More information can be found at

School of Education

The School of Education continues to celebrate the 100th anniversary of its founding as the 12th school at U-M in 1921. The SOE community launches its second century with a focus on initiatives that center equity and justice, prioritize strong community partnerships, and meet the needs of future of educators.

The Teach Blue Initiative seeks to recruit and support teachers through “Grow Your Own” programs, tuition-free teaching degrees, teaching residencies, and fellowships for expert teachers.

Michigan EdHub will advance online learning, community engagement opportunities, professional development, and credentialing for educators everywhere.

The Detroit P-20 Partnership and Teaching School continue to grow and thrive. This fall, the campus welcomes children through age 5 and high schoolers in grades 9 through 11. The Teaching School has educated more than 30 interns and student teachers, and now has four certified teaching residents.

The CREATE (Community-based Research on Equity, Activism, & Transformative Education) Center connects scholars and education advocates and activists who are committed to conducting or leveraging research to catalyze transformative public education for children, families and communities affected by the injustices of systemic racism and poverty.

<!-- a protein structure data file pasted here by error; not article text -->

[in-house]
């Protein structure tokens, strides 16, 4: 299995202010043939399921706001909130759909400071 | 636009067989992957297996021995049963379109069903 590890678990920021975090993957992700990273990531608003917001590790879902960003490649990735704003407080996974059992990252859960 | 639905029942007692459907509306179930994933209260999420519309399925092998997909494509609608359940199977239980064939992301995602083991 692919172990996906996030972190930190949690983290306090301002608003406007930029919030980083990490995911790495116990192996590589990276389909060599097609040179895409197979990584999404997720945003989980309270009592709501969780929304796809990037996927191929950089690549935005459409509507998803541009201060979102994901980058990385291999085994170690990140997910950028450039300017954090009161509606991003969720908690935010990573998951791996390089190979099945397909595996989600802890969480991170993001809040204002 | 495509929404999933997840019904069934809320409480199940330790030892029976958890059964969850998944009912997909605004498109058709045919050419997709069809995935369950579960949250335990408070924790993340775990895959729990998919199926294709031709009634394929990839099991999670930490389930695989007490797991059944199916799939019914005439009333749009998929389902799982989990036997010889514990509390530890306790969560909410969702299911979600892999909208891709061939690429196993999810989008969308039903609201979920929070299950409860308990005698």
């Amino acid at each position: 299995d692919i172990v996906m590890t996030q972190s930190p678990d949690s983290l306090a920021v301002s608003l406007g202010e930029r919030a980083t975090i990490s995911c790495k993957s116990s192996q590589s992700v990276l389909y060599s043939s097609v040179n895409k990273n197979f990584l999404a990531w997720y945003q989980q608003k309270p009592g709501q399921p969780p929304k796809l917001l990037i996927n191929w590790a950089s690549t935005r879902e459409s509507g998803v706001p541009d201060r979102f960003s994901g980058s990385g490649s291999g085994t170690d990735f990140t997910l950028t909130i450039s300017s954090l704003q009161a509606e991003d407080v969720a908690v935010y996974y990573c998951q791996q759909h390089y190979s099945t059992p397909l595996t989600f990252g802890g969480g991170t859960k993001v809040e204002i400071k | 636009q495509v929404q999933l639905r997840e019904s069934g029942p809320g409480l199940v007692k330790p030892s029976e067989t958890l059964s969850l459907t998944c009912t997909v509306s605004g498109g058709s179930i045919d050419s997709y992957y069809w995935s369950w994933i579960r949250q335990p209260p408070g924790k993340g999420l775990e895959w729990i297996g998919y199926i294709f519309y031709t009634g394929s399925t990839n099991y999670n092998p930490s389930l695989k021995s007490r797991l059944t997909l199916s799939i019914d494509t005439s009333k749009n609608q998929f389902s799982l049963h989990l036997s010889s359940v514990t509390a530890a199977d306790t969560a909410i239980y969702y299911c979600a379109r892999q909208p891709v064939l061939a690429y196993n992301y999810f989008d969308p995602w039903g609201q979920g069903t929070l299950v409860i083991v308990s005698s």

College of Engineering

Through our continued focus on research, education and culture, CoE this year pursues its mission to serve the common good through a range of initiatives. New research endeavors include a collaboration with the Medical School to more deeply utilize artificial intelligence to prevent and treat disease; advancing engines that fly more than five times the speed of sound; and making liquid fuel and fertilizer with solar power.

The new U-M Ford Motor Company Robotics Building and the new U-M Space Institute bring together researchers from across campus to advance U-M’s leadership. ZEUS, the most powerful laser in the country, has received $18.5 million from the National Science Foundation to cover operating costs for its first five years. And we continue to expand our use of augmented, mixed and virtual reality.

Pioneering an approach among U.S. engineering schools, we’ve approved plans to educate all members of the college community on issues of diversity, equity and inclusion, starting with a focus on race, ethnicity and bias. These and other efforts are some of the first steps in realizing our vision for equity-centered engineering. As both a goal and a process, equity-centered engineering aims to approach the work with an intent to close societal gaps. Read more at